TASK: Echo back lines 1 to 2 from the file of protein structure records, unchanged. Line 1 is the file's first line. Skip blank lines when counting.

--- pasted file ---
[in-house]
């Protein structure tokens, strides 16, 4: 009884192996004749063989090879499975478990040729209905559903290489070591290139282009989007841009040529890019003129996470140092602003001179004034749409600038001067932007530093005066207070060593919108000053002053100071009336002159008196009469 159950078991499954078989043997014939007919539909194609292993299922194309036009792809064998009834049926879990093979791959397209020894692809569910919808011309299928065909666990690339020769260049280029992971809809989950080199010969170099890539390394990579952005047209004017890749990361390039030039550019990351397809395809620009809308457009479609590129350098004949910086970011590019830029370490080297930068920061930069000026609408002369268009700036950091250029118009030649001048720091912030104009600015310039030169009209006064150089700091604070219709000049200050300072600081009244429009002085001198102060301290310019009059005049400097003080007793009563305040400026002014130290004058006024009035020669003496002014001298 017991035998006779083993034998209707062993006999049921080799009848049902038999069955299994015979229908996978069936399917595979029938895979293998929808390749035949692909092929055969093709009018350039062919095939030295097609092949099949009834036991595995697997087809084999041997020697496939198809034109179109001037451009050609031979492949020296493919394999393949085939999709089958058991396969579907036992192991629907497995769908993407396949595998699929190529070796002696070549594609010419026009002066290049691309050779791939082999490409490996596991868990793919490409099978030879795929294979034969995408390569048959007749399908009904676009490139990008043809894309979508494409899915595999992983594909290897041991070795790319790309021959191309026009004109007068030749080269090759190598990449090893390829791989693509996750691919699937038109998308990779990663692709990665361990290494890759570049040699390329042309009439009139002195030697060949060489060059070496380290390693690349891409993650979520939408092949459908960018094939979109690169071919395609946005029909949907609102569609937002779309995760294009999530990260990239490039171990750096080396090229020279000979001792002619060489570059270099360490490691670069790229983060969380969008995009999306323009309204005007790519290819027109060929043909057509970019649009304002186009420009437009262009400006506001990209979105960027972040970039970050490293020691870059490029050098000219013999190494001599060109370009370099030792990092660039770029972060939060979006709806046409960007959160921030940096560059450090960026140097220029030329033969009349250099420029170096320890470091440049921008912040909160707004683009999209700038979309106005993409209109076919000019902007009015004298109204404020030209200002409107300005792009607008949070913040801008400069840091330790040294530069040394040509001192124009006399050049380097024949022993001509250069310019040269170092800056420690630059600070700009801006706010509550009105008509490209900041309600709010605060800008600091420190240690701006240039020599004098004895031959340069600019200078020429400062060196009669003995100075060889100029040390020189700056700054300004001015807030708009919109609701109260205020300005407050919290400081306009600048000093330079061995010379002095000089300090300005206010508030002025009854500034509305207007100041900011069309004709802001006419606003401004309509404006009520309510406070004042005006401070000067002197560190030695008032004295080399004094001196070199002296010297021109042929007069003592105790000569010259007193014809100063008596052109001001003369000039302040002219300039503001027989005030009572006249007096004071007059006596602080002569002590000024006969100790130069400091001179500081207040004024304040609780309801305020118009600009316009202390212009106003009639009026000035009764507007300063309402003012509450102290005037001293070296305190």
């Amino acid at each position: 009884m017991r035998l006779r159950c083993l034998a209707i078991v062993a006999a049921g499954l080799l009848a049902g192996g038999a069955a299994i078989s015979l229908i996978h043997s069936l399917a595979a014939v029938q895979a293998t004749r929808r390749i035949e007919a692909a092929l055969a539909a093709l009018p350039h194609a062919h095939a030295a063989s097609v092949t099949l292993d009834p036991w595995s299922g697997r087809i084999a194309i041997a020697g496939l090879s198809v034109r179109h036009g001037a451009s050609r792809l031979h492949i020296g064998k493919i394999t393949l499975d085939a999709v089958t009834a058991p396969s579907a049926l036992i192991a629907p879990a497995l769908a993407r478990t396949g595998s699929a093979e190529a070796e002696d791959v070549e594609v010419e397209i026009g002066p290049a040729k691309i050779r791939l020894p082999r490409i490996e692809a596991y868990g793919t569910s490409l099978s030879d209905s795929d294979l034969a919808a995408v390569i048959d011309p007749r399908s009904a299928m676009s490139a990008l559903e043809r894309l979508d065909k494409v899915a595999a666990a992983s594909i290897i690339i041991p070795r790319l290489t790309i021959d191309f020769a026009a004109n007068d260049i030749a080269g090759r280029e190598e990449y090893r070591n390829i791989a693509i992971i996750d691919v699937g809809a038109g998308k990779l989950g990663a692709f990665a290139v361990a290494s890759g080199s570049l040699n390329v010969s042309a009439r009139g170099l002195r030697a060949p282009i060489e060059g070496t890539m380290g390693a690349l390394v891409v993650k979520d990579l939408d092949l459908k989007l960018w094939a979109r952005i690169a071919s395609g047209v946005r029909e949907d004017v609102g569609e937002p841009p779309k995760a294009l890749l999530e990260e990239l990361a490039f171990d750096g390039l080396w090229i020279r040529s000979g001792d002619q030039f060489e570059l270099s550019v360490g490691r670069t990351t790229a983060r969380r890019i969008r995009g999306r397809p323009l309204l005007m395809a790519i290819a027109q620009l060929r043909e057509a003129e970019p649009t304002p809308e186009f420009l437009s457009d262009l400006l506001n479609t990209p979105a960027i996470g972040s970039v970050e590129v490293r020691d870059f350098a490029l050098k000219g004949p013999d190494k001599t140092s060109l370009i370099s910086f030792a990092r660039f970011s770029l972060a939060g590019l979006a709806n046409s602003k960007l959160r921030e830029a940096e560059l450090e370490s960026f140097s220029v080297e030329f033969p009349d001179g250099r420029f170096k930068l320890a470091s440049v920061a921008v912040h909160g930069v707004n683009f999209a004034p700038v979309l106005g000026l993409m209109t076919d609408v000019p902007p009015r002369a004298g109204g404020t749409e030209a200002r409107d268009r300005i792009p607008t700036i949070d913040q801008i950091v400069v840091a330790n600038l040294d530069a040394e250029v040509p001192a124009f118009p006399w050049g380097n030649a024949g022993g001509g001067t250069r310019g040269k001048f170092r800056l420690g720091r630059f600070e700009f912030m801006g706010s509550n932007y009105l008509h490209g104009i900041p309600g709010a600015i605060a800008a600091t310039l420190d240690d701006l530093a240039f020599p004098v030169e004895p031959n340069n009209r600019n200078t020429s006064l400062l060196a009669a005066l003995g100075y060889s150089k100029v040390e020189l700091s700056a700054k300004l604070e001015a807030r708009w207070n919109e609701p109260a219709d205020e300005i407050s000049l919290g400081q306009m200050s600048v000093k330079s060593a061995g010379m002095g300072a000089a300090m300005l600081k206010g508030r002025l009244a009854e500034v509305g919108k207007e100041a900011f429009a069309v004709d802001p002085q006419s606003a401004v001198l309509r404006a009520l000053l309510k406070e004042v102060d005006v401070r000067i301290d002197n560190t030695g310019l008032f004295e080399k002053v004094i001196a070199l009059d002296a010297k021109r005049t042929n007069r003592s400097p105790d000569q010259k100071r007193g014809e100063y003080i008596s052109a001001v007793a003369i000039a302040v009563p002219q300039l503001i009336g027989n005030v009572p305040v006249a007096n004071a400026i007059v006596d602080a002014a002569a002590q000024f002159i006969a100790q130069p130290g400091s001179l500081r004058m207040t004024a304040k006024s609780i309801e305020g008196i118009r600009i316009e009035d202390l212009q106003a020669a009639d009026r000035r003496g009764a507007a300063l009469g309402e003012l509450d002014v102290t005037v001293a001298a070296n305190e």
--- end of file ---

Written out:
[in-house]
């Protein structure tokens, strides 16, 4: 009884192996004749063989090879499975478990040729209905559903290489070591290139282009989007841009040529890019003129996470140092602003001179004034749409600038001067932007530093005066207070060593919108000053002053100071009336002159008196009469 159950078991499954078989043997014939007919539909194609292993299922194309036009792809064998009834049926879990093979791959397209020894692809569910919808011309299928065909666990690339020769260049280029992971809809989950080199010969170099890539390394990579952005047209004017890749990361390039030039550019990351397809395809620009809308457009479609590129350098004949910086970011590019830029370490080297930068920061930069000026609408002369268009700036950091250029118009030649001048720091912030104009600015310039030169009209006064150089700091604070219709000049200050300072600081009244429009002085001198102060301290310019009059005049400097003080007793009563305040400026002014130290004058006024009035020669003496002014001298 017991035998006779083993034998209707062993006999049921080799009848049902038999069955299994015979229908996978069936399917595979029938895979293998929808390749035949692909092929055969093709009018350039062919095939030295097609092949099949009834036991595995697997087809084999041997020697496939198809034109179109001037451009050609031979492949020296493919394999393949085939999709089958058991396969579907036992192991629907497995769908993407396949595998699929190529070796002696070549594609010419026009002066290049691309050779791939082999490409490996596991868990793919490409099978030879795929294979034969995408390569048959007749399908009904676009490139990008043809894309979508494409899915595999992983594909290897041991070795790319790309021959191309026009004109007068030749080269090759190598990449090893390829791989693509996750691919699937038109998308990779990663692709990665361990290494890759570049040699390329042309009439009139002195030697060949060489060059070496380290390693690349891409993650979520939408092949459908960018094939979109690169071919395609946005029909949907609102569609937002779309995760294009999530990260990239490039171990750096080396090229020279000979001792002619060489570059270099360490490691670069790229983060969380969008995009999306323009309204005007790519290819027109060929043909057509970019649009304002186009420009437009262009400006506001990209979105960027972040970039970050490293020691870059490029050098000219013999190494001599060109370009370099030792990092660039770029972060939060979006709806046409960007959160921030940096560059450090960026140097220029030329033969009349250099420029170096320890470091440049921008912040909160707004683009999209700038979309106005993409209109076919000019902007009015004298109204404020030209200002409107300005792009607008949070913040801008400069840091330790040294530069040394040509001192124009006399050049380097024949022993001509250069310019040269170092800056420690630059600070700009801006706010509550009105008509490209900041309600709010605060800008600091420190240690701006240039020599004098004895031959340069600019200078020429400062060196009669003995100075060889100029040390020189700056700054300004001015807030708009919109609701109260205020300005407050919290400081306009600048000093330079061995010379002095000089300090300005206010508030002025009854500034509305207007100041900011069309004709802001006419606003401004309509404006009520309510406070004042005006401070000067002197560190030695008032004295080399004094001196070199002296010297021109042929007069003592105790000569010259007193014809100063008596052109001001003369000039302040002219300039503001027989005030009572006249007096004071007059006596602080002569002590000024006969100790130069400091001179500081207040004024304040609780309801305020118009600009316009202390212009106003009639009026000035009764507007300063309402003012509450102290005037001293070296305190």